Bollywood

Book | Conversations with Mani Ratnam

There is a good chance that an avid film watcher in India would have seen at least one film by Mani Ratnam.

He has long been an integral part of Indian cinema making movies in varied languages, at regular intervals, and taking on issues and stories that are equally thought-provoking as they are entertaining.

My first experience with a Mani Ratnam film was Anjali. Although it wasn’t till recently that I realised he had directed the film, Anjali is one of the few movies that has stayed ingrained in the back of my mind ever since I watched a dubbed version in the early 90s.

One reason for this could be that the story revolves around kids, but some scenes still linger in my mind even after three decades of watching this film. If that doesn’t speak of Mani Ratnam’s brilliance, I don’t know what can.

Baradwaj Rangan, in his book Conversations with Mani Ratnam, takes a somewhat new approach at tackling the filmography of this prolific director.

Avoiding the route of a memoir, Mani Ratnam opens up to the author/critic/editor about his love for cinema. He then takes the reader on a journey into the workings of film, from the time the idea of the story germinates till the film’s release.

The success of the book lies in the fact that the author is equally passionate about Mani Ratnam’s films as is the Director when it comes to cinema. This passion, shared by both individuals, is what forms the crux of Conversations with Mani Ratnam.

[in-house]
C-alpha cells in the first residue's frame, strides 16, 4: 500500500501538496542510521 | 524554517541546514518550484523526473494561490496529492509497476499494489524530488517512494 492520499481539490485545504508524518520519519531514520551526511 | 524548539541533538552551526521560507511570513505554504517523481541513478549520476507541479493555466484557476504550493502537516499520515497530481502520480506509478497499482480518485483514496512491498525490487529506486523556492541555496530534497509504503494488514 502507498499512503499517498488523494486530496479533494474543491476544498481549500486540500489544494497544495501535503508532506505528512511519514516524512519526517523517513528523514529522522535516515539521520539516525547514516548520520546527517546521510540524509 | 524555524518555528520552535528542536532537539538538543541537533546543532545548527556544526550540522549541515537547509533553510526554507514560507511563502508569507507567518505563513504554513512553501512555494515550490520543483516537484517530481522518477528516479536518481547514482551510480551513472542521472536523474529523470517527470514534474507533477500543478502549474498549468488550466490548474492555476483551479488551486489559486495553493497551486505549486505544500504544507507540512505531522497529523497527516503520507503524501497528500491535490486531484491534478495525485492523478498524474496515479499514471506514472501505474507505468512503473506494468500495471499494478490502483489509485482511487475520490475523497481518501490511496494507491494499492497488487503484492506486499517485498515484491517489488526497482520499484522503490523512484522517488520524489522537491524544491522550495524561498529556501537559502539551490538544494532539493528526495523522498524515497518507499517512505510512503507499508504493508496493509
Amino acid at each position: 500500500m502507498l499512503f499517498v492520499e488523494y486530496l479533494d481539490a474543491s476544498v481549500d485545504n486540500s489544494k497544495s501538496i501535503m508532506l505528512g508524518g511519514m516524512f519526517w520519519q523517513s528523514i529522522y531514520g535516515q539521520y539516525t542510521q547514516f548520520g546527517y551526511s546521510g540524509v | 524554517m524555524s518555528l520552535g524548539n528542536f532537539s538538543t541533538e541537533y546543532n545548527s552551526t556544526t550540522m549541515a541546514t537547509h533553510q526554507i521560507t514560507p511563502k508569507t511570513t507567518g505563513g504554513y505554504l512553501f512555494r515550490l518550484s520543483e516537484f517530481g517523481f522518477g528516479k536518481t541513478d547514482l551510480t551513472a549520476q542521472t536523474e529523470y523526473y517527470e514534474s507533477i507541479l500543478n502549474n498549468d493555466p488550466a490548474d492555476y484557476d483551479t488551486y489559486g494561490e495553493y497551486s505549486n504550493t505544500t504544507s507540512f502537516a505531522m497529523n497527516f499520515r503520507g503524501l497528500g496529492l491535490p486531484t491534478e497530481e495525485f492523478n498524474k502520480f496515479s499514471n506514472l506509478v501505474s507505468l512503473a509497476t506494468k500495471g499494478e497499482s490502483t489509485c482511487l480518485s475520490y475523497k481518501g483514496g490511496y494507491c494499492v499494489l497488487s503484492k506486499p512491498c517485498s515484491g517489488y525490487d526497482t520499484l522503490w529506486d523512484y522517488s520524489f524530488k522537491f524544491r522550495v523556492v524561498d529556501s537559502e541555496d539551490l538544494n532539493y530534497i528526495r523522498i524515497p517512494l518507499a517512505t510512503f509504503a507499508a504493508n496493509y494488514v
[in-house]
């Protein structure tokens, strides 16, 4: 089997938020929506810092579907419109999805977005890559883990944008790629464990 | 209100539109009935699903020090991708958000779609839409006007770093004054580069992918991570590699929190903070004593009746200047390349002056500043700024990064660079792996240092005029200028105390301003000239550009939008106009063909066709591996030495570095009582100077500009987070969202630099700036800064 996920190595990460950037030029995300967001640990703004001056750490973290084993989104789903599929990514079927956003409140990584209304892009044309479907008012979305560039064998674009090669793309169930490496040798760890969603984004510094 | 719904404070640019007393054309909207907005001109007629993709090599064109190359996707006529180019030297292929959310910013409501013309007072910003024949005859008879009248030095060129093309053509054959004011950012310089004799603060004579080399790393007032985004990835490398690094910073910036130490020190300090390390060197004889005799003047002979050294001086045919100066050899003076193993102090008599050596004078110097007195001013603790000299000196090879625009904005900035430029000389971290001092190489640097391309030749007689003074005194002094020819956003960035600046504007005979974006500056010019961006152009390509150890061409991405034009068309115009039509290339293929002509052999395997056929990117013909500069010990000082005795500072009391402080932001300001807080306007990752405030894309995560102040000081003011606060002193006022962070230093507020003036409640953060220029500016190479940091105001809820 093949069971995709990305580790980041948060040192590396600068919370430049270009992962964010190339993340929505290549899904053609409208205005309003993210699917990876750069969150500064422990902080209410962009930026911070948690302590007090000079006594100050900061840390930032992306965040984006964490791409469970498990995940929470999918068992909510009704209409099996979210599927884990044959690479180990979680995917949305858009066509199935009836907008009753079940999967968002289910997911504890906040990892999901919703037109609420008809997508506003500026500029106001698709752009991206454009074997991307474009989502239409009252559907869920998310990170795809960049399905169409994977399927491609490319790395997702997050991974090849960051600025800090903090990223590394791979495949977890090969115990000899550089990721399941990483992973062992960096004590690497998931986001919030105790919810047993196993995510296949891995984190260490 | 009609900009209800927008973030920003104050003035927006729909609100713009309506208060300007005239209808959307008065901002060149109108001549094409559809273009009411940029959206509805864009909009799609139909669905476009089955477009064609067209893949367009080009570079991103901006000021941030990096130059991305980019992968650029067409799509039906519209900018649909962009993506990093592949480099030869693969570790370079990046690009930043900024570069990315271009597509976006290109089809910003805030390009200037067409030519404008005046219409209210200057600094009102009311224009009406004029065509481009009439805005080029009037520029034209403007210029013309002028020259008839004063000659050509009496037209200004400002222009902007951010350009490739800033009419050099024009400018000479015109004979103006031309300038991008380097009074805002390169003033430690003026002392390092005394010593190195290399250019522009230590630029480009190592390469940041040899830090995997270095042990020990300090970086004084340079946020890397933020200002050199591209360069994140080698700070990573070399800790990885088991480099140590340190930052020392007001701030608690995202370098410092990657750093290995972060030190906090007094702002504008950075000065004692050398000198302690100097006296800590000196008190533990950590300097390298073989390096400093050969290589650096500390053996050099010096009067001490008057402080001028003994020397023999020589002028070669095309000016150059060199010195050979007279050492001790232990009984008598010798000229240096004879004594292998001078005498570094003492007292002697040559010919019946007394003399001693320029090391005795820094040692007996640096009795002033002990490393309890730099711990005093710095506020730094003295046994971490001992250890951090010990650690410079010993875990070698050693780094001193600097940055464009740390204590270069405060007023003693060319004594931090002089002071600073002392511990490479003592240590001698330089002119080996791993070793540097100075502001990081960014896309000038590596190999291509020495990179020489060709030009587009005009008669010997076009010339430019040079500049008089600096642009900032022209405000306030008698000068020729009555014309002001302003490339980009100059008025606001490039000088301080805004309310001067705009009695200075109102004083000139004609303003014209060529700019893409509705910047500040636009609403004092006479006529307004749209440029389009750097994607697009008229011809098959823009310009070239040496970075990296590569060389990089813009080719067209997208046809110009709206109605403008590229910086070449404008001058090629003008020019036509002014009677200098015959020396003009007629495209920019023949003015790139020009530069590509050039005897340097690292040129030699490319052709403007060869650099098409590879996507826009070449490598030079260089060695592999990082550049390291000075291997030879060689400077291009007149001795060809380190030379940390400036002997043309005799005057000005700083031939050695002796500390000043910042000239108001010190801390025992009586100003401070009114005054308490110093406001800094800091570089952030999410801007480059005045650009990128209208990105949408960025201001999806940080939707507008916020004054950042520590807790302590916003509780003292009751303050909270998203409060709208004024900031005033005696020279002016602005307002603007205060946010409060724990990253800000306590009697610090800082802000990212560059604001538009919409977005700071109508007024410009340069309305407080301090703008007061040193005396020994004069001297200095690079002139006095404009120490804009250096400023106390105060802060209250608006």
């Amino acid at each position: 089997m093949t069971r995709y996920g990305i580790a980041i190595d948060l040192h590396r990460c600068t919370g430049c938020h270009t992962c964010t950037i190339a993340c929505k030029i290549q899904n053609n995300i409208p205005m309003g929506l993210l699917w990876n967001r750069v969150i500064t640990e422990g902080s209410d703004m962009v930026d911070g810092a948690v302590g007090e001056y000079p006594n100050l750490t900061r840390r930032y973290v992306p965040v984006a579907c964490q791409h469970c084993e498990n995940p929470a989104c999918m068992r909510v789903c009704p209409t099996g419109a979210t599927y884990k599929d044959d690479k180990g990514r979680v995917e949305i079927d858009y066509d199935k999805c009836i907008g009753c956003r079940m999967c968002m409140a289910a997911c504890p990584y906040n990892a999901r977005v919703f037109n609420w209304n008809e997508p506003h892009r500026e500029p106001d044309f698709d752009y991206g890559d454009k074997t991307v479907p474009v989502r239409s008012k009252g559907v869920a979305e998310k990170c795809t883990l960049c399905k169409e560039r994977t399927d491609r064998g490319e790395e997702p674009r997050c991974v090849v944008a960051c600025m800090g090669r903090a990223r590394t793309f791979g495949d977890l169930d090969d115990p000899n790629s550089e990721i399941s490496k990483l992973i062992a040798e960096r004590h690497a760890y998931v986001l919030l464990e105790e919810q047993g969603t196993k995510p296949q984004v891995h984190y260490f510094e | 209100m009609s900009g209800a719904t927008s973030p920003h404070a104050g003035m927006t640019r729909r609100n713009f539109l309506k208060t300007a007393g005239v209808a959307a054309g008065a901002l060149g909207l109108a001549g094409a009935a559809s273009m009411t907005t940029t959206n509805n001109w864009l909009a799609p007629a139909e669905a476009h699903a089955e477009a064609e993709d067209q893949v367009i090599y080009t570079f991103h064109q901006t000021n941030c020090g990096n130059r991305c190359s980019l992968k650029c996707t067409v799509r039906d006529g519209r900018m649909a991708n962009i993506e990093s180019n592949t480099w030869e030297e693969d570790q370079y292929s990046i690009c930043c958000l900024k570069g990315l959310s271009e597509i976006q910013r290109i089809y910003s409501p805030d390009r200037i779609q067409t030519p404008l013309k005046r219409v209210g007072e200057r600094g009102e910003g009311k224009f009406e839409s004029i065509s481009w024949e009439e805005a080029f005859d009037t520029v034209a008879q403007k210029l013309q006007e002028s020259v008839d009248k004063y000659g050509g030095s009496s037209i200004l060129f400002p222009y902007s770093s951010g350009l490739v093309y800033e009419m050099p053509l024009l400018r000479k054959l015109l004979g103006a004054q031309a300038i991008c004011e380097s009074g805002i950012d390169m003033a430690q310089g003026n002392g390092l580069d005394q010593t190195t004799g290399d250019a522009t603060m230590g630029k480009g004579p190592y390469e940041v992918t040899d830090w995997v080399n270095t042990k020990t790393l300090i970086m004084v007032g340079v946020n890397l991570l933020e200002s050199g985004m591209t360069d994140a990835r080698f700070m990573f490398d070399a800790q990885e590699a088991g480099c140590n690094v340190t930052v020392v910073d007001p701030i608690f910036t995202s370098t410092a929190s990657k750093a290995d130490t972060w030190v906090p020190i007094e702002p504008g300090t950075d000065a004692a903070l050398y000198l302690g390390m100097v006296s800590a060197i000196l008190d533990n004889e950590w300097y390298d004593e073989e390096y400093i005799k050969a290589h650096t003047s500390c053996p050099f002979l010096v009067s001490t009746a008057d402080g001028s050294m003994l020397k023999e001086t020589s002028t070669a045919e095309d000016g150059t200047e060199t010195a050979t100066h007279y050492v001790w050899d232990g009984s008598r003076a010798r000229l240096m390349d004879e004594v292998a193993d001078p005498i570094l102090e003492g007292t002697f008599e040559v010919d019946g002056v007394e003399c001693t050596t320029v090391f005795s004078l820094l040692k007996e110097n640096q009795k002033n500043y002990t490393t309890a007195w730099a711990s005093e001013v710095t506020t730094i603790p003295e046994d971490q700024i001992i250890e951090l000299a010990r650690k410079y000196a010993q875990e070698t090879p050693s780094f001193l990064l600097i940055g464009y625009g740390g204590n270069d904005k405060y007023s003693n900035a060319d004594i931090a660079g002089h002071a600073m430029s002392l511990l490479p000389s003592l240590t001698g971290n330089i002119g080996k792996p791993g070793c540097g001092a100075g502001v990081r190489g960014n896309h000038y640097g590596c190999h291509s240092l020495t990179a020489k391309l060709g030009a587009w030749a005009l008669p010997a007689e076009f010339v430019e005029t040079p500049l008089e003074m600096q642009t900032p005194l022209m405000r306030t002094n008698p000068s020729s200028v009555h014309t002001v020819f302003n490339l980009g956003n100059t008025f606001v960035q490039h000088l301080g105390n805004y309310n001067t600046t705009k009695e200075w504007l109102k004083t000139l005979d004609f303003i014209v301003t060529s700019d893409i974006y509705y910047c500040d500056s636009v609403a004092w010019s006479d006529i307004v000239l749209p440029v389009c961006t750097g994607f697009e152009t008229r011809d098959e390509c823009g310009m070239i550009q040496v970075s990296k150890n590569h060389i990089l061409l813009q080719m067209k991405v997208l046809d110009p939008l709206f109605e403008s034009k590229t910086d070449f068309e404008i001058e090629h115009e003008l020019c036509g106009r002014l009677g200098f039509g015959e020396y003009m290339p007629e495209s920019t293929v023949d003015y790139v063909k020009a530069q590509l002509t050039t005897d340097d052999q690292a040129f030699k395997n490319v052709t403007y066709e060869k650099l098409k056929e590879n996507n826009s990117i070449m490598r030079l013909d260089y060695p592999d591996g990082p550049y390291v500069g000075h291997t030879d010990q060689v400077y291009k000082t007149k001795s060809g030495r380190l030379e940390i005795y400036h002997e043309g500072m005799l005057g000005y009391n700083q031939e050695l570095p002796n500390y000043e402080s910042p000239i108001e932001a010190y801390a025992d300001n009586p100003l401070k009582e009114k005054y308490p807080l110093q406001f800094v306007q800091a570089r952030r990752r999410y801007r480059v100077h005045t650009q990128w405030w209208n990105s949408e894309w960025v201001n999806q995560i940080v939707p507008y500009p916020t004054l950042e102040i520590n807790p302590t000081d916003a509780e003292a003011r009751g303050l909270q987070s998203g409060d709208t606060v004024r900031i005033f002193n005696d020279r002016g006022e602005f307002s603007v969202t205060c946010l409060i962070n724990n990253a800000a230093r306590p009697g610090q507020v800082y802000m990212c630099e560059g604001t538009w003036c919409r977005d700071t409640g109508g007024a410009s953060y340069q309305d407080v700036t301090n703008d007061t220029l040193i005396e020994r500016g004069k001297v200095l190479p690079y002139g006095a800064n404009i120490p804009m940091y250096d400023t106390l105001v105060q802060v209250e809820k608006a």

The book’s format features a step by step look at the films that have defined Mani Ratnam. Rangan is meticulous with his research as he questions the director, linking characters from different movies and talking about specific elements -for example, trains – which form an integral or symbolic part of his films on a regular basis.

Mani Ratnam remains one of the more fascinating directors of the last few decades because he has had the inclination and opportunity to direct in different Indian languages during his career. That he receives high respect from actors and producers from various regional film industries makes him quite the desired entity in the business. Ever since discovering his regional, non-Hindi, films, I have had a strong urge to venture into this part of his career that until now remained unknown to me.

The book in that respect manages to pull the reader, no matter which regional cinema they follow, into the world of Mani Ratnam that is full of music, stories, and above all, a sense of honesty and want to show society a mirror through his films.

Mani Ratnam and Baradwaj Rangan, both stay clear of any scandals and name calling during their conversations. That for me makes the book stand out, for it remains true to the art of cinema, forgoing the need to sell more books by using gossip as an instigator.

Instead, what it focuses on are the various collaborations that Mani Ratnam has had over the years in the field of photography, music, and even story writing. What this also means is that on the outset the book is mainly going to appeal to film enthusiasts. But, in its defence, the book is presented in an easily readable fashion and helps the reader relate more to the films by giving a short synopsis of each movie under the spotlight.